Health Benefits of Water, Part 1

Water is everywhere we look and just as vital to life on this planet.  Do you know what percentage of water is in the human body?  According to the USGS (United States Geological Survey) it is 60%.  They also cite a study that demonstrated our blood is 92% water, Lungs were 83% water, our muscles and kidneys are 79%, our brain and heart are 73% water, our skin is 64%, and our bones are comprised of 31% water.  With so much of our bodies made of water it’s no surprise that a human can live for weeks without eating food but can only survive a few days without water.

Health Benefits of Water

© Volodymyrkrasyuk |

As important as water is to us it is even more vital when we workout, especially in the summer months.  We recently made a post on avoiding dehydration as well as a post on some ways to maximize your summer workouts which indirectly reflected on some tips to save body water.  However, did you know that an estimated 75% of Americans are not drinking enough water daily!  If you still need convincing as to why you should raise a cup (or three) of water then this loosely based internet meta analysis based top 10 health Benefits of water is for you!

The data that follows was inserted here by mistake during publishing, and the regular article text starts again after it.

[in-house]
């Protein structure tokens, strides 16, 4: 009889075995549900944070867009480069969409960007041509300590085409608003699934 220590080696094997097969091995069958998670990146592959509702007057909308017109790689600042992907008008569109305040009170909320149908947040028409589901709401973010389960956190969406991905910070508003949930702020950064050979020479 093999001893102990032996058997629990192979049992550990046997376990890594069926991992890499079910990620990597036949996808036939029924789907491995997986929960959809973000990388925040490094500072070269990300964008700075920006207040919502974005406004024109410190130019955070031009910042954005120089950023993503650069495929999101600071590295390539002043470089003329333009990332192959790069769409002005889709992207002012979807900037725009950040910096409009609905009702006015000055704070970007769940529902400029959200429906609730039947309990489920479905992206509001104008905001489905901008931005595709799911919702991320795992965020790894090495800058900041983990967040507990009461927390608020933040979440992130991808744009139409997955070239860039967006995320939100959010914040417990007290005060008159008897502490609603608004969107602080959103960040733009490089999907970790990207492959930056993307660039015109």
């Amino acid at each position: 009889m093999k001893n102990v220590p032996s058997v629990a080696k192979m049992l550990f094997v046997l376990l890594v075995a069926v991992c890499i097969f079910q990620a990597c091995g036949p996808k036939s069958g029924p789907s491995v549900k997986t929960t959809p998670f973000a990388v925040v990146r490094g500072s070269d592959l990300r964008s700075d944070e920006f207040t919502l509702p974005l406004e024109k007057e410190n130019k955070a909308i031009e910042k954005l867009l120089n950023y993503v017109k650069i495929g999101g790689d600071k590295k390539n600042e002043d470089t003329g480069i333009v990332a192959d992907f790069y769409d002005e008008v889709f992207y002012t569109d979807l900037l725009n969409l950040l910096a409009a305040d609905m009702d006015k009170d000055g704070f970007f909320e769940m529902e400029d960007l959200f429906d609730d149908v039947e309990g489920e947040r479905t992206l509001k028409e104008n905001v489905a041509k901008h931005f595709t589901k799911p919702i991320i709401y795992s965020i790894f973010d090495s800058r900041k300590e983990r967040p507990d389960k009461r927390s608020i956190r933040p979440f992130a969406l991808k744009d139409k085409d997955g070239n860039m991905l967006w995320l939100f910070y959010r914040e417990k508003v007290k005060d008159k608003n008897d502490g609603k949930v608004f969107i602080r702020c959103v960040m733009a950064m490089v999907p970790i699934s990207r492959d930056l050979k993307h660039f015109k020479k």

10.  Decreases/prevents hangovers:

The morning after a night of too much drinking can be horrible and make you question why you would drink so much the night before.  What you really should be doing is downing glass after glass of water.  Alcohol dehydrates the body and the more you drink the more dehydrated you will become.  By drinking more water you will be replacing those fluids lost to alcohol, which will make you feel better.  However, water works better when used proactively to prevent the dehydration.  Best case scenario is to alternate between glasses of water and alcohol to keep the ill-effects at bay or at the very least down a good amount of water prior to going to bed.